The Arizona law that governs access to school records is Arizona Revised Statutes section 15-141. That code section incorporates the Family Educational Rights and Privacy Act (FERPA), which is a federal law that dictates when school records may be released.
Access to School Records
FERPA provides parents and students over the age of eighteen with the following rights:
- The right to review and inspect records maintained by an educational institution (copies of the records may be available for a fee if it is unreasonable for individuals to review the records in person);
- The right to request incorrect or misleading information be fixed. If the institution refuses to change the information, parents or qualified students may have other remedies, including requesting a hearing; and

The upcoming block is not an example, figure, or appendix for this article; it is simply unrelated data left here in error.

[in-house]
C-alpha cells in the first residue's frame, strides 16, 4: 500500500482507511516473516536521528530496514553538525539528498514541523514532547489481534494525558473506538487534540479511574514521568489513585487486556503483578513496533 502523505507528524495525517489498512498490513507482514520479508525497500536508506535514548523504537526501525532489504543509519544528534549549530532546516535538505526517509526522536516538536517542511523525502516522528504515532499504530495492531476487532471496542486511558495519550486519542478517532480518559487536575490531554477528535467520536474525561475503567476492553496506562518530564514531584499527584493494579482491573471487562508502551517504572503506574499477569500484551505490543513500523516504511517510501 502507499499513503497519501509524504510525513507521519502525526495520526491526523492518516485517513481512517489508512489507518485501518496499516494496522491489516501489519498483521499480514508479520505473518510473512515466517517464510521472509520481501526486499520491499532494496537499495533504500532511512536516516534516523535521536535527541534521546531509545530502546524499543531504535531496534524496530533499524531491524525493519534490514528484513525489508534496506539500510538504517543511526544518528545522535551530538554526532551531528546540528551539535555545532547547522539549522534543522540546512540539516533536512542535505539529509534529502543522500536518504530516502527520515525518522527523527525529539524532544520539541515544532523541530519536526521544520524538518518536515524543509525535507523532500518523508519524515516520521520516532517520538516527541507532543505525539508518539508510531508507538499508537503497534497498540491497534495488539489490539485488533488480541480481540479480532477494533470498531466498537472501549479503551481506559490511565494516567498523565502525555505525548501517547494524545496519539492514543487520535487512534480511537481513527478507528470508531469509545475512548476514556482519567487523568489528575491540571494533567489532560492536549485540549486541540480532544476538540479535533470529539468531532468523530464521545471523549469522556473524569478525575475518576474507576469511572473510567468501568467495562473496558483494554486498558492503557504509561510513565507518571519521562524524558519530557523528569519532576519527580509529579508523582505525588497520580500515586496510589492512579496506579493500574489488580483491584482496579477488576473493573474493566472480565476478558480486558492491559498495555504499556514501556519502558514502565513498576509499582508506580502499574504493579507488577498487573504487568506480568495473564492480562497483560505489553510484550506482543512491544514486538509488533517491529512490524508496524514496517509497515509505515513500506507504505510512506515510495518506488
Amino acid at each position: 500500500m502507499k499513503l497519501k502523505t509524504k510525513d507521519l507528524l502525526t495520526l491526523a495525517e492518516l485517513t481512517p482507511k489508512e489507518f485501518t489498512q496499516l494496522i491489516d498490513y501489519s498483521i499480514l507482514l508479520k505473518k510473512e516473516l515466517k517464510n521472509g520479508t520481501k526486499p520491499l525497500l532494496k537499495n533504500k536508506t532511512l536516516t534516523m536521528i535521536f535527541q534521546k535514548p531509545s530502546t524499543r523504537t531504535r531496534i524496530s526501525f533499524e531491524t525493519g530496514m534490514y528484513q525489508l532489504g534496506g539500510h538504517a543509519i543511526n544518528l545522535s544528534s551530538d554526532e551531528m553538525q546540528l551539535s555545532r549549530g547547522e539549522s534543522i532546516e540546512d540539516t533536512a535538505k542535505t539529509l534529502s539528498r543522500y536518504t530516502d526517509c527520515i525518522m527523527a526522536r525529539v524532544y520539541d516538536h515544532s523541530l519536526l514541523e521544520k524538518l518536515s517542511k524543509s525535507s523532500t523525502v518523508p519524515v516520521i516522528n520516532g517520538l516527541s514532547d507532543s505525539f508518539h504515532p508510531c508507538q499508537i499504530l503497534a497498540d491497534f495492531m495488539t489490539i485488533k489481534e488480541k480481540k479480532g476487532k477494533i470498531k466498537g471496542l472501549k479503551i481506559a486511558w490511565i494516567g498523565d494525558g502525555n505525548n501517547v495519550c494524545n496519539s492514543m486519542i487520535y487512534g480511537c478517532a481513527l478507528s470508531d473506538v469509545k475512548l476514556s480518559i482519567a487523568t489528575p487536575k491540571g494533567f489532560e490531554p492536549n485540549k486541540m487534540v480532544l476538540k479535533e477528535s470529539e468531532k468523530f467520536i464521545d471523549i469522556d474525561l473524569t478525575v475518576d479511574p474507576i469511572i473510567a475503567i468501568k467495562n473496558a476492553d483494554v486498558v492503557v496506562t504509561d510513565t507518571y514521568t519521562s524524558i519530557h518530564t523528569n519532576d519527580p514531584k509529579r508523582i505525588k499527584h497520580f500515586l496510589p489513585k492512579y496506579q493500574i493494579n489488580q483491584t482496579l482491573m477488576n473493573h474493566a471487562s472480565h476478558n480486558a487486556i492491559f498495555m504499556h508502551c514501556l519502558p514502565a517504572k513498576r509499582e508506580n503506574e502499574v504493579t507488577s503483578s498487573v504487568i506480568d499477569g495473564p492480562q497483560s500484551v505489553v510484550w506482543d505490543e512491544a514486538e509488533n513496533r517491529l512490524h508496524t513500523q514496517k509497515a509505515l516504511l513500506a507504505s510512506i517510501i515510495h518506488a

- The right to give written permission before school records are disclosed to another party.
There are certain exceptions to the written approval requirement, including releasing information for the following reasons:
- The student is transferring to another school;
- Financial institutions require the information in connection with financial aid;
- A court has issued an order or subpoena requesting the information;
- The disclosure is necessary to assist with a medical or safety emergency; or
- Arizona law requires the information to be provided to state and local authorities (for example a student has been admitted to a juvenile detention facility).
Additionally, schools may release "directory" information about a student (name, contact information, birthday, etc.) without express approval. Parents and students must still be given the opportunity to ask that such information not be provided to the requestor.